- The Washington Times - Wednesday, March 27, 2002

KABUL, Afghanistan An earthquake devastated mountain villages in northern Afghanistan, where officials yesterday estimated at least 1,800 people died and thousands more were injured in a region already hard-hit by hunger, drought and war.
At the scene, the military commander from the Baglan region said the Monday night quake knocked down 20,000 mud-brick houses. Gen. Haider Khan estimated between 600 and 1,000 people remained trapped and said the death toll could hit 2,000.
Yusuf Nuristani, a government spokesman, told reporters in Kabul that the death toll had reached 1,800 by yesterday afternoon with 2,000 injured.
Kabul television later reported that 5,000 were hurt. In Geneva, U.N. spokeswoman Elisabeth Byrs said Afghan authorities had initially reported the death toll could reach 4,800.
Aid agencies said thousands perhaps tens of thousands were homeless, as aftershocks continued to jolt the majestic Hindu Kush mountains that tower over Kabul and separate the capital from the extreme north of the country.
There were fears of landslides as the earth continued to heave after the Monday night quake, which was centered about 105 miles north of Kabul.
No Americans or foreigners were known to be among the missing or dead. Brig. Gen. John Rosa Jr. said at a Pentagon briefing that no coalition forces were hurt by the quake.
The old part of Nahrin town was leveled and some 40 other villages on Nahrin plain were affected, prompting aid groups to gear up to provide shelter for 6,000 to 7,000 families in that area alone, U.N. spokesman Manoel de Alemida e Silva said.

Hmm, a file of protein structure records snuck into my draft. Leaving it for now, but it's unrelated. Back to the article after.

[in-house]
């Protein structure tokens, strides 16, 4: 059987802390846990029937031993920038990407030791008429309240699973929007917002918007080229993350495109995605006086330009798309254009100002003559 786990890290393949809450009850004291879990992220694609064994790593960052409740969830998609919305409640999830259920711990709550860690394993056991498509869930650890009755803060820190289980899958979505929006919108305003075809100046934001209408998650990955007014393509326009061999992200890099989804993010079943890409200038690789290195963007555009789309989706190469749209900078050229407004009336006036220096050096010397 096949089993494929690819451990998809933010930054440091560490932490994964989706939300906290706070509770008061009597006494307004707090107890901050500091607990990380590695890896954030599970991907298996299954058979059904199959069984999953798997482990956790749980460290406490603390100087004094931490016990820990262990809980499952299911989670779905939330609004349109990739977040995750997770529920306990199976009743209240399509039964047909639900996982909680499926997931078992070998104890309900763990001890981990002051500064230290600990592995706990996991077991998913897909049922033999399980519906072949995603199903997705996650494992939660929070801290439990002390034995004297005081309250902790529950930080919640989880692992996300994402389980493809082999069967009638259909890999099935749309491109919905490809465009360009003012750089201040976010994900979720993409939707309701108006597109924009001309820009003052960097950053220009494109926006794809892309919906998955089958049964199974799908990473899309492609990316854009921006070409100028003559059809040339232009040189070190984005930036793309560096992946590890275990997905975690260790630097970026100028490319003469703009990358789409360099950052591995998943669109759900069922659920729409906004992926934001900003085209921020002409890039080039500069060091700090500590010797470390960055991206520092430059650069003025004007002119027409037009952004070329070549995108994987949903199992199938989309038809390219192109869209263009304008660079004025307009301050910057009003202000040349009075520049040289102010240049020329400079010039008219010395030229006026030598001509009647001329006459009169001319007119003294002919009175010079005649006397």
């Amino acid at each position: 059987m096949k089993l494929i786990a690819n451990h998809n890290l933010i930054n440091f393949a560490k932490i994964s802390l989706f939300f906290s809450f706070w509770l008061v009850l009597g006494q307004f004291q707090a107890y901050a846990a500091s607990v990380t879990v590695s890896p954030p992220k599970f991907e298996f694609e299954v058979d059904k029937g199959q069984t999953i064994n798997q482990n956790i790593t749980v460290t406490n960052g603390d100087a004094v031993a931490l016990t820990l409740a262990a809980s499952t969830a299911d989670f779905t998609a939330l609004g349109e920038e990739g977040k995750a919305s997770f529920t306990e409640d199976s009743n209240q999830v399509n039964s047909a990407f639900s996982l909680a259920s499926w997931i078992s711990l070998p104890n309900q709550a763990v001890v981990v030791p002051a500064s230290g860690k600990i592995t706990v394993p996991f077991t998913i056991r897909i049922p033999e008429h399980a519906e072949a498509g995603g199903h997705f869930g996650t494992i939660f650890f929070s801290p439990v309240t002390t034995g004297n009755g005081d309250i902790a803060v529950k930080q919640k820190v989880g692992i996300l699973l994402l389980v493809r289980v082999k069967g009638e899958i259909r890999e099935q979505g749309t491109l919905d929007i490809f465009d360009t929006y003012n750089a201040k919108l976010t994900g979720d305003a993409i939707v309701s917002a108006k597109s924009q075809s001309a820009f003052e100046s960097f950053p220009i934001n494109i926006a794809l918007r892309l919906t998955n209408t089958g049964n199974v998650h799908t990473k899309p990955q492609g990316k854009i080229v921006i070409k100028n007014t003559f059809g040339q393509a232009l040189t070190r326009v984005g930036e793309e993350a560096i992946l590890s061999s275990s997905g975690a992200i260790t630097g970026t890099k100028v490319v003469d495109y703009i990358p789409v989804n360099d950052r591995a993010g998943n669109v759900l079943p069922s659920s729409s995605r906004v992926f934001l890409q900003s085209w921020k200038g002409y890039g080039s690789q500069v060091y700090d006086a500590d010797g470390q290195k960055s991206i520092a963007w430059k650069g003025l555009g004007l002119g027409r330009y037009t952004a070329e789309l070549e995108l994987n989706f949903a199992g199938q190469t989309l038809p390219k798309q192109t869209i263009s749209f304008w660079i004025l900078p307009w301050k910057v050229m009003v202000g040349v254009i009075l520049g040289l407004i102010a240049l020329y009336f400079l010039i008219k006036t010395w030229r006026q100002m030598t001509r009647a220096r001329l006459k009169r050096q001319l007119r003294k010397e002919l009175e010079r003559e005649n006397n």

"These people were hit by 20 years of war, three to four years of drought and now comes the earthquake," said Mirielle Borne, an aid worker with the independent French agency ACTED, the agency for technical cooperation and develpment, who arrived in the stricken town as night fell yesterday.
"It just keeps piling up. They just take it as it comes. It's a matter of holding on to the next day."
Immediate concerns included getting water, food and shelter to the area, where 80 percent of the families had been targeted before the quake to receive wheat from the U.N. World Food Program.
Miss Borne said she expected villagers from even more remote regions to arrive in district centers by donkey or on foot in coming days, seeking help and bringing word of additional damage and casualties.
The only good news, she said, was the weather. "It is cold, but there is no rain or snow, and people are either sleeping at relatives homes or are sheltering in the rubble."
An aftershock hit the region last night, reinforcing fears of going back inside poorly constructed houses. Many people were sleeping outdoors, the U.N. spokesman said, with temperatures expected to remain above freezing, in the 40s.
Afghan Defense Ministry official Mira Jan said 600 bodies had been recovered. Kabul television reported that 12,000 yards of white cloth had been sent to wrap the dead from the second fatal earthquake in the area this month.
Many people in the rural region were at home when the quake struck about 7:30 p.m. Monday, accounting for the high death toll, officials said.
The U.S. Geological Survey said the quake was relatively shallow about 40 miles beneath the surface meaning it had the power to cause more damage.
Many roads were impassable, and six Afghan army helicopters were flown to the region to remove the dead and transport immunization experts, medical kits and officials. The U.S. Army, the international peacekeeping force and aid agencies were mobilizing aid and experts.


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